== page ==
As the new year dawns, for football fans 2013 marks the halfway point to the next World Cup to be held in Brazil. While Canada’s side has already been eliminated in embarrassing fashion, the Republic of Korea team seems to be well on course to qualify for its eighth consecutive tournament. With this and the 50th anniversary of Korean-Canadian relations in mind, it seems an opportune time to look back on the history of the two countries when they’ve met on the football pitch.
Historically, the Republic of Korea has been a strong footballing nation and regional power in the sport since the end of the second world war. Canada, however, did not consistently field an international side until 1972, when they attempted (and failed) to qualify for the upcoming world cup. Despite these long histories, the two teams did not officially cross paths until 1993 – when they met for a pair of friendlies in Victoria and Vancouver in preparation for Canada’s World Cup qualification campaign.
These two friendlies were split, each with a score of 2-0. The first match was won by the ROK, on goals by K-League legend Kim Hyun Seok and career Chunnam Dragons defender Kim Tae Yeong, who would gain notoriety as the ROK’s masked defender during their famous 2002 World Cup run. Canada’s victory was earned on goals from prolific Canadian Soccer League striker John Catliff and journeyman Eddy Berdusco. Unfortunately, the preparations would be for naught, as Canada would again fail to qualify for the World Cup, eventually losing on penalties following a playoff eliminator with Australia.
The next meeting would not be for another seven years, when the sides were involved in a spot of lunacy during the 2000 Gold Cup. While their match in Los Angeles was a dull 0-0 draw, the end of the group stage saw Canada and the ROK tied not only on points, but on every official tiebreaker as well. Eventually, a coin toss was used to decide who would advance. Canada won the coin toss, and then went on to win the Gold Cup in the country’s greatest football achievement to date.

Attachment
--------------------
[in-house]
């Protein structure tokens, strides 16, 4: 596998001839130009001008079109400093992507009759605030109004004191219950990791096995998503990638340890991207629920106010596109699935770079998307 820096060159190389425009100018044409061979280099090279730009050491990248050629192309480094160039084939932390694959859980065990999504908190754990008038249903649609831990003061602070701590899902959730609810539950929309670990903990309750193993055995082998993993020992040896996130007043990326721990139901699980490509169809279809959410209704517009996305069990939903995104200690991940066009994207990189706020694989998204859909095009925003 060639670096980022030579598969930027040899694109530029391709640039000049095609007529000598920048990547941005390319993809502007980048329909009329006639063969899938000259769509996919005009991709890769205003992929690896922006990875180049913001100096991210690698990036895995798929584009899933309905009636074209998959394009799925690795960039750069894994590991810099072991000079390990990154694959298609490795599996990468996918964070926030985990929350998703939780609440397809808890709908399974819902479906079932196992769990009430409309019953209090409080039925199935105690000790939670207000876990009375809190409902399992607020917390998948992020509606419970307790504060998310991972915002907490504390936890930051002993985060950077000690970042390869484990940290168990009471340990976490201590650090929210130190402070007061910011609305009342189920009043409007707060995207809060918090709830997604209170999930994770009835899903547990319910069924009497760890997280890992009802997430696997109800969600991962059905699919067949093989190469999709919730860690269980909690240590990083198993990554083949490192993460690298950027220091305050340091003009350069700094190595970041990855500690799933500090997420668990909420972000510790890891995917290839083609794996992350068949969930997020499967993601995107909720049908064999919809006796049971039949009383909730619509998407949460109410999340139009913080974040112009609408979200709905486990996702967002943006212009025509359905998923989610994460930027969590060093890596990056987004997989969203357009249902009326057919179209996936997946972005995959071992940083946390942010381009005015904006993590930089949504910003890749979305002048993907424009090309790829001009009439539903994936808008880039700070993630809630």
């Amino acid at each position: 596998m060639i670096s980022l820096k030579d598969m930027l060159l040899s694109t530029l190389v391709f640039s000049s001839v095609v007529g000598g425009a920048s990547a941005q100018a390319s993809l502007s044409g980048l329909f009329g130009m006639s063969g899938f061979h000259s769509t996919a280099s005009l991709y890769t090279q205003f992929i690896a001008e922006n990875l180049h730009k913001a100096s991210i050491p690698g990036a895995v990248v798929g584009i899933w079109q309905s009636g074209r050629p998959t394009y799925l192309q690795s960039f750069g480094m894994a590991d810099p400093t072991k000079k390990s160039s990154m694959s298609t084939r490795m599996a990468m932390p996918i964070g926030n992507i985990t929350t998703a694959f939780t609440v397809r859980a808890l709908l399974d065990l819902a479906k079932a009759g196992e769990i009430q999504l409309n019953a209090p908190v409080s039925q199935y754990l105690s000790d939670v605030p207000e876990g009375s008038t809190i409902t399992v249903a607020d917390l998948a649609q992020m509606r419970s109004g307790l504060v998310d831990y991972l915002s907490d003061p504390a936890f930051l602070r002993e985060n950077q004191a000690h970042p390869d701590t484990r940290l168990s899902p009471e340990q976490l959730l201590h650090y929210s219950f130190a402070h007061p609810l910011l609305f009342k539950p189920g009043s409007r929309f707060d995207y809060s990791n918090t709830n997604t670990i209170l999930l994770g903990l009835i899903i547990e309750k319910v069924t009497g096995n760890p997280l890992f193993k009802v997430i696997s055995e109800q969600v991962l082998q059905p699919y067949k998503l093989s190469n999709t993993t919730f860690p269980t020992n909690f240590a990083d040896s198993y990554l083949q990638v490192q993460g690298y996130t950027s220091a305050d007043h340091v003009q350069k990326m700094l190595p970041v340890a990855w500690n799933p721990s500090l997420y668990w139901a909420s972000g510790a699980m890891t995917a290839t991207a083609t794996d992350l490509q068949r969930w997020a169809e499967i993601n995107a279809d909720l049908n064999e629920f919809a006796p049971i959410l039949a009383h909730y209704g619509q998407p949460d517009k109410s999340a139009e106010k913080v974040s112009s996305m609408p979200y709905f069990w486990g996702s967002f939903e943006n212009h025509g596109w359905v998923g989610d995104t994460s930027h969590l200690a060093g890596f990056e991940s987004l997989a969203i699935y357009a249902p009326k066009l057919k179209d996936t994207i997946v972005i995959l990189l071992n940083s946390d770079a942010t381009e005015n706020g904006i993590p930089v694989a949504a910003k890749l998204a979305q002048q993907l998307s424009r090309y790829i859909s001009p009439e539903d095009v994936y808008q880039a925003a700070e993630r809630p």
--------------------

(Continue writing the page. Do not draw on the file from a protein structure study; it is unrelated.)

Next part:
The two countries met again in the 3rd place match at the 2002 Gold Cup. Veteran ROK striker Kim Do Hoon scored early, then added a second before half-time to make it 1-1 – a disastrous own goal. Canadian icon Dwayne De Rosario then added another in the disarray that followed, and the match ended with a 2-1 victory for Canada. This would be the last time that the two nations would meet in international football to date.
While the footballing history between Canada and the Republic of Korea is minimal, there has been no shortage of drama during the few times when the two sides have met. It has also proven to be a competitive relationship, with only a coin-toss and an own-goal to separate the two sides. It seems a bit unfortunate that the countries have not met in almost eleven years, and with the 50th Anniversary of diplomatic relations fast approaching, it would certainly provide a suitable backdrop for a resumption of this minor, but engaging rivalry.